The Ghost Of Mayor Drapeau And Illusions Of Grandeur Lost

The other day I was listening to a local sports radio talk show and discovered there's some interest in bringing an NBA team to the city.

Basketball? Really? In a city that could not support baseball over the long haul, barely supports its football team that's been around on and off since 1949 and Impact with its dipping attendance despite MLS being the fastest growing league having recently surpassed the NBA?

With such a spotty record we want to now bring a sport with next to no roots in the city? Really?

Based on what? Our population? Frankly, I admit I'm just not seeing the rationale on how this could work over the short-term; let alone in the long-term.

Have we already forgotten the Montreal Matrix? Seems to me, one step toward getting a pro team is to prove you can support smaller ones, no? Small steps and all that.

Maybe if they add poker machines at games they may have a shot I reckon.

Yes. It is true basketball is growing in Canada; particularly in Ontario and slowly in Quebec. The country is now consistently producing high if not number one overall drafts in the NBA and regularly have starters in top flight American college programs from Kansas to Gonzaga. Basketball Canada is finally doing something right and they deserve full credit for it.

A similar process unfolded when the Alouettes (Alouettes are Larks by the way for those of you wondering) came back to Montreal in the mid 1990s. Quebec quickly became the hub for manufacturing dominant football in the University ranks led by the Laval Rouge et Or and later Carribins of UM.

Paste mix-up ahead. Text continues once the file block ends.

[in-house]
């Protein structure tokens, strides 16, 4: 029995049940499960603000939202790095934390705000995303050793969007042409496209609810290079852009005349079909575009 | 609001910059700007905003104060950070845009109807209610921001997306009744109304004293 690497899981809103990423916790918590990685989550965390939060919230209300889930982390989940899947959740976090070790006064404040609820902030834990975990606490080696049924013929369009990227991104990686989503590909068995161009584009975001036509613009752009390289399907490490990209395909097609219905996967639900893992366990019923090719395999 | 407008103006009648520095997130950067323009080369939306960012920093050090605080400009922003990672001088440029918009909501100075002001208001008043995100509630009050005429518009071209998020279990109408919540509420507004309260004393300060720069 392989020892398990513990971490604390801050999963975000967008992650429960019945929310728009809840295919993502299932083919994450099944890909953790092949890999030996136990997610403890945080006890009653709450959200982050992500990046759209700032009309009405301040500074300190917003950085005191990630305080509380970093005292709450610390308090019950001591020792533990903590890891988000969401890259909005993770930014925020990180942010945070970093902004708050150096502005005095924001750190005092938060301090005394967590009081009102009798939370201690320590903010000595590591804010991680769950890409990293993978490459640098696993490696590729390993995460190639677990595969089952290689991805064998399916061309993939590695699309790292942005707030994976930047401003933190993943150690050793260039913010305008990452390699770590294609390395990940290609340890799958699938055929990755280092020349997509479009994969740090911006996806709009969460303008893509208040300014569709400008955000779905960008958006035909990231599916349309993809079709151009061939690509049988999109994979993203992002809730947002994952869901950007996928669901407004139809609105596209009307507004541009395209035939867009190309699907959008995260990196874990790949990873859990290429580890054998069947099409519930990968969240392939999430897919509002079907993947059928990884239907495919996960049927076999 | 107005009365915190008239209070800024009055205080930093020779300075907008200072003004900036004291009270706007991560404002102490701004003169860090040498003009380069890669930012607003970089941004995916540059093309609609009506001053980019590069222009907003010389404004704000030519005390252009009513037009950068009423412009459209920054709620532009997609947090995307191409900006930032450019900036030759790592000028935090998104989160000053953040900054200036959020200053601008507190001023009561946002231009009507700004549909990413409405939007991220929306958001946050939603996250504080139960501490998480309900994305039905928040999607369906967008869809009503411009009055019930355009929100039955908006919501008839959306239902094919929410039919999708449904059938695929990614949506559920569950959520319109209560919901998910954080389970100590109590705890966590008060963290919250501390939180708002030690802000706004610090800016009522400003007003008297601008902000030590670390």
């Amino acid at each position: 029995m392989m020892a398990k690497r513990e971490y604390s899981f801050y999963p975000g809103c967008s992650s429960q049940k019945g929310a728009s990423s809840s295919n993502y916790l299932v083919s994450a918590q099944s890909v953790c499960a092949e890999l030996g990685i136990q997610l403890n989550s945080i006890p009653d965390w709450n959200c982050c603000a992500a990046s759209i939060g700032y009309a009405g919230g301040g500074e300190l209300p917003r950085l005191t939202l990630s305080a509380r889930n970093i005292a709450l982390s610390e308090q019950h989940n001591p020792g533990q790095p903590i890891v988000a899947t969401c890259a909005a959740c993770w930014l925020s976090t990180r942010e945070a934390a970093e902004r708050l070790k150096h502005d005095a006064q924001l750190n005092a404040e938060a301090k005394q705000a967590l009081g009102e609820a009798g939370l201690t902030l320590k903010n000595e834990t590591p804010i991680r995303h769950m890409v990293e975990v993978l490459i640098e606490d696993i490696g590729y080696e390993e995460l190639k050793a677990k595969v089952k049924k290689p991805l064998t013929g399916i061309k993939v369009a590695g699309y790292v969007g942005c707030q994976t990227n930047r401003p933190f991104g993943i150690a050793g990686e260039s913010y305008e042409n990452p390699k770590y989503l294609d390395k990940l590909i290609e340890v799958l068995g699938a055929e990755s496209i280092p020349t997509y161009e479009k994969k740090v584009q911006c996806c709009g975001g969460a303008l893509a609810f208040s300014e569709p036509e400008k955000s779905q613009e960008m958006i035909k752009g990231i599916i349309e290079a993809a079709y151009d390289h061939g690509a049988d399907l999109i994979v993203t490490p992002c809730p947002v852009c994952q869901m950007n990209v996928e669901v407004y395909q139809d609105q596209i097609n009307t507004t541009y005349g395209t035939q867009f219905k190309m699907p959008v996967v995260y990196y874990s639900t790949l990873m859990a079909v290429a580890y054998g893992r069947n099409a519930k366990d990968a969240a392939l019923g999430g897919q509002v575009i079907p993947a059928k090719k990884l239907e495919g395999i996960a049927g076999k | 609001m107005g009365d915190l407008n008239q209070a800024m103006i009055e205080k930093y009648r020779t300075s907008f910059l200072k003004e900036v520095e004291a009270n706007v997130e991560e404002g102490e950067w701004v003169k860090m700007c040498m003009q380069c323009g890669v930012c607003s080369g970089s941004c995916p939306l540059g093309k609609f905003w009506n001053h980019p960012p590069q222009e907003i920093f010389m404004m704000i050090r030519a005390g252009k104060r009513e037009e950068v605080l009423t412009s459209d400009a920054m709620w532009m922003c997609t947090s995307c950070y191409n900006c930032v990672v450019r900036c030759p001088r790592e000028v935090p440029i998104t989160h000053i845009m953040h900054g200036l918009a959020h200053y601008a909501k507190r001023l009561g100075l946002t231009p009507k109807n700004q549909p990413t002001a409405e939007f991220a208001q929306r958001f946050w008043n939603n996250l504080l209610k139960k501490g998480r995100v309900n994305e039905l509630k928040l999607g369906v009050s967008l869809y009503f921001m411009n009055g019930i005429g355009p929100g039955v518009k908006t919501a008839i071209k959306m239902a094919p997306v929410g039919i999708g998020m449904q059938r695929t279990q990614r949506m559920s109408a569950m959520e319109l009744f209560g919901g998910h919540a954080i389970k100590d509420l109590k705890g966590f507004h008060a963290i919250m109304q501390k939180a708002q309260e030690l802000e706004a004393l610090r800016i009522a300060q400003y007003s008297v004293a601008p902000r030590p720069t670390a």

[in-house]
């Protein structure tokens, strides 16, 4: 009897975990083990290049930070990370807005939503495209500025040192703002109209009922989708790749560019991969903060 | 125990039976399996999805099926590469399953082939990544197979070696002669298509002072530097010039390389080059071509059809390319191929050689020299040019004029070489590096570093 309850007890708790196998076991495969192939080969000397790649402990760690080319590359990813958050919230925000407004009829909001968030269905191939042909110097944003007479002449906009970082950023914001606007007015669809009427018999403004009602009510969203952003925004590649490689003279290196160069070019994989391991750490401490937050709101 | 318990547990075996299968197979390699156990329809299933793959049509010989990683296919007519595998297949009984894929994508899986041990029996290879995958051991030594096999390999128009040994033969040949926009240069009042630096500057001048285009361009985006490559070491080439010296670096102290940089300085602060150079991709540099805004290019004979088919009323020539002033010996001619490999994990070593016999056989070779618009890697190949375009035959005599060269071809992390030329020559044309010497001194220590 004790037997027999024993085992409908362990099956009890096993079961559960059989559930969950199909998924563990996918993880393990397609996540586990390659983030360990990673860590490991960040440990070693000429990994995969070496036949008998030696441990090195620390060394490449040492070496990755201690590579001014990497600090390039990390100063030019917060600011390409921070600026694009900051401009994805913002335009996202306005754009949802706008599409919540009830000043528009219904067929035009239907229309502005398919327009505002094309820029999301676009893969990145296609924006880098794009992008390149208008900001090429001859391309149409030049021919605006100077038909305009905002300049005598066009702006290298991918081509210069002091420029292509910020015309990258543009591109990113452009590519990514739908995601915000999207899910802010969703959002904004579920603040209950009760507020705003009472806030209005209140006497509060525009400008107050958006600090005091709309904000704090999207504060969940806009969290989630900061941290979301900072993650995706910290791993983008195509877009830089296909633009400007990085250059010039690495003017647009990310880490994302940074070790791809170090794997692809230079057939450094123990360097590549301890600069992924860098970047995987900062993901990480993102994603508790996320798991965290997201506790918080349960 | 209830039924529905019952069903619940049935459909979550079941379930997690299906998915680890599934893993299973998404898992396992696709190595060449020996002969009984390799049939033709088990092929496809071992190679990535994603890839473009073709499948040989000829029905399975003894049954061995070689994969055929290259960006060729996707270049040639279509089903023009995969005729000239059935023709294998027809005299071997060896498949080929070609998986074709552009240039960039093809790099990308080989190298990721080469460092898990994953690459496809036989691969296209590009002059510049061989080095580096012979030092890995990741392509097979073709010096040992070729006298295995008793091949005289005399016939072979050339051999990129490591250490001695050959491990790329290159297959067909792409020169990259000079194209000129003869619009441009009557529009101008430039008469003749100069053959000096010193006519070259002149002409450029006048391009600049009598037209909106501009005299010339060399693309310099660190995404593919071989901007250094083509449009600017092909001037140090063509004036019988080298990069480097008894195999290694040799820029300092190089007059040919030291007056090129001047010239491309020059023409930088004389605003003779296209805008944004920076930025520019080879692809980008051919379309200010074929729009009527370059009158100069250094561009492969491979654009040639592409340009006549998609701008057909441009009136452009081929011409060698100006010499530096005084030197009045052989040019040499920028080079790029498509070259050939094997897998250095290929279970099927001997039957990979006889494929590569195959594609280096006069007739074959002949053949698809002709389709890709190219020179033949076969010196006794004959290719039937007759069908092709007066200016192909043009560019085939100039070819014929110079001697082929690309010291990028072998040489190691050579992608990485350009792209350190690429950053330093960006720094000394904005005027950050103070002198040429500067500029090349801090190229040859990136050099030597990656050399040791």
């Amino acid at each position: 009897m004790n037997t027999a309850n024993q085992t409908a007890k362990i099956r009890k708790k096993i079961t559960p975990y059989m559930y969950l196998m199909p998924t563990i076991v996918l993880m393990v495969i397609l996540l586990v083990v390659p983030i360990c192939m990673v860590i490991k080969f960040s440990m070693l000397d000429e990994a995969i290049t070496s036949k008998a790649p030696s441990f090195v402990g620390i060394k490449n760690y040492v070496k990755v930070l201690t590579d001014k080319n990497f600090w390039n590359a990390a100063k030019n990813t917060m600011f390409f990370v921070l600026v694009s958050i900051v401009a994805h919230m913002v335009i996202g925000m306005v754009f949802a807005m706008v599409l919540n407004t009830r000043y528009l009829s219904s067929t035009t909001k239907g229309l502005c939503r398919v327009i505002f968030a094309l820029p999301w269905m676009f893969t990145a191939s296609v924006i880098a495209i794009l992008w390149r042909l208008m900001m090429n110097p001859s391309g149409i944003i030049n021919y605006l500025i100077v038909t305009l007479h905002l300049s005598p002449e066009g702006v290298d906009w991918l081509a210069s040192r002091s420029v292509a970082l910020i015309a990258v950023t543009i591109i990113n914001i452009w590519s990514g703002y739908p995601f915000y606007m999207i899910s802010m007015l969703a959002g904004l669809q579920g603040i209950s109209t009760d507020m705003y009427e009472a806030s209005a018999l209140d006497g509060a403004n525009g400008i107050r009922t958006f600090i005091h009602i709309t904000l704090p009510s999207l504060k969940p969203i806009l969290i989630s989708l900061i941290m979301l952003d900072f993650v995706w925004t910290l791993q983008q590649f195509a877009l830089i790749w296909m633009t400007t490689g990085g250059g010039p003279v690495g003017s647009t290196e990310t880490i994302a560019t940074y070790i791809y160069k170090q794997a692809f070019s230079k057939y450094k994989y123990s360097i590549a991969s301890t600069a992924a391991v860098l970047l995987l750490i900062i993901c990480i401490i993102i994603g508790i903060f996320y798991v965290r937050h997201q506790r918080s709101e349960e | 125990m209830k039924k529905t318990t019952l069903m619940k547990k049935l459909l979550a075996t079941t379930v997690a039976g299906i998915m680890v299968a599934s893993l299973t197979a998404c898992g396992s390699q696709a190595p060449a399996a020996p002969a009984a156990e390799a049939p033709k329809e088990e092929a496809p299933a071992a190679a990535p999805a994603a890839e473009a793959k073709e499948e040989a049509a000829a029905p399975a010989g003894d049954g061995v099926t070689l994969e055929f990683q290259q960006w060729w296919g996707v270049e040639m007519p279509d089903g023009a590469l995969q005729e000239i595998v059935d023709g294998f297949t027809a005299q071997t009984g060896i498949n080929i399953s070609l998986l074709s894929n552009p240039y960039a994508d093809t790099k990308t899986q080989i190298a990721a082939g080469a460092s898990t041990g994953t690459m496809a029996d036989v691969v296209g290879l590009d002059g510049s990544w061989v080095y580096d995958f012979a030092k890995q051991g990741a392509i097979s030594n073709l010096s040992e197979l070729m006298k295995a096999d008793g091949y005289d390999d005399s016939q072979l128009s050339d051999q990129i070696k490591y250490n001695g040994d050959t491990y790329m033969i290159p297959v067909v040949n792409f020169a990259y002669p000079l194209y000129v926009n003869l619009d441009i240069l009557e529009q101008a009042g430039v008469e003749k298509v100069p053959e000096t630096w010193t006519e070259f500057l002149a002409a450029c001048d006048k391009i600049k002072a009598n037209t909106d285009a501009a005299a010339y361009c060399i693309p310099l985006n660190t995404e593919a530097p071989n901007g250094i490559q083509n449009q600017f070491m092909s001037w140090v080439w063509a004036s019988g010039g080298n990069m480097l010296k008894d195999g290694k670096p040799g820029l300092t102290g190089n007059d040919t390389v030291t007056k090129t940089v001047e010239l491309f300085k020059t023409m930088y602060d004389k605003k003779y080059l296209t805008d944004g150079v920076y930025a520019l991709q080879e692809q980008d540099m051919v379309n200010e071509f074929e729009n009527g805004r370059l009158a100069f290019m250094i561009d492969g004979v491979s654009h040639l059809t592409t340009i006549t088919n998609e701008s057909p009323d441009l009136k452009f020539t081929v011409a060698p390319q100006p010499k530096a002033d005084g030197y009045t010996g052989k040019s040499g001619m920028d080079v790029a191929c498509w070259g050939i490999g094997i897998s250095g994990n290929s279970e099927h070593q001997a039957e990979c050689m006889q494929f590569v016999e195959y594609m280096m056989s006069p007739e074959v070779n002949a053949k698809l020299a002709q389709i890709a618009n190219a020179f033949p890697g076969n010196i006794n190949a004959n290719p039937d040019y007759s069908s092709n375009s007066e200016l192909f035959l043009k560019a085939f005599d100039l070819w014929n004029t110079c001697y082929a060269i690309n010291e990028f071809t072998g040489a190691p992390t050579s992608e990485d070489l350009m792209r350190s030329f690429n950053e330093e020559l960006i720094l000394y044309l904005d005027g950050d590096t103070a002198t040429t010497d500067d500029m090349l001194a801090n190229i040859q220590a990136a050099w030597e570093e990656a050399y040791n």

However, all this doesn't necessarily translate into maintaining a sports team of a sustained, long-term period. If it were, places like Minnesota (a state mad for hockey and famous for producing legendary players), would have never lost the North Stars.

Realistically and frankly, it takes a willingness to lose money (which we've already witnessed with the last consortium who owned the Expos in its last days are not privy to do) and stay the course in order to build a franchise from novelty to champion.

Not in Montreal. We can't be bothered with those things. We swing for the fences.

Call it the ghost of Jean Drapeau. His grand dreams stalk us at every turn.

Let's go over a couple of reasons why I think this, while appreciated by sports fans, is not all that a good idea.

Over the years I've made plain my view arguing Montreal is not a sports town but more of a city partial to short-term events. Our short and hedonistic attention span is perfect for one day events.

Indeed Montreal is outstanding for festivals, F1 racing, hosting pre-season baseball, international competitions and Grey Cups). Short and sweet with no commitments. It's almost as if we traded our championship mentality for the less stressful attraction of festivals.

Nonetheless, whenever someone brings up the thought of bringing a pro team here we can't resist. We want to sit at the big boy table but still want to be breast fed. After all, our financial inferiority complex towards Toronto never strays too far off our psyche.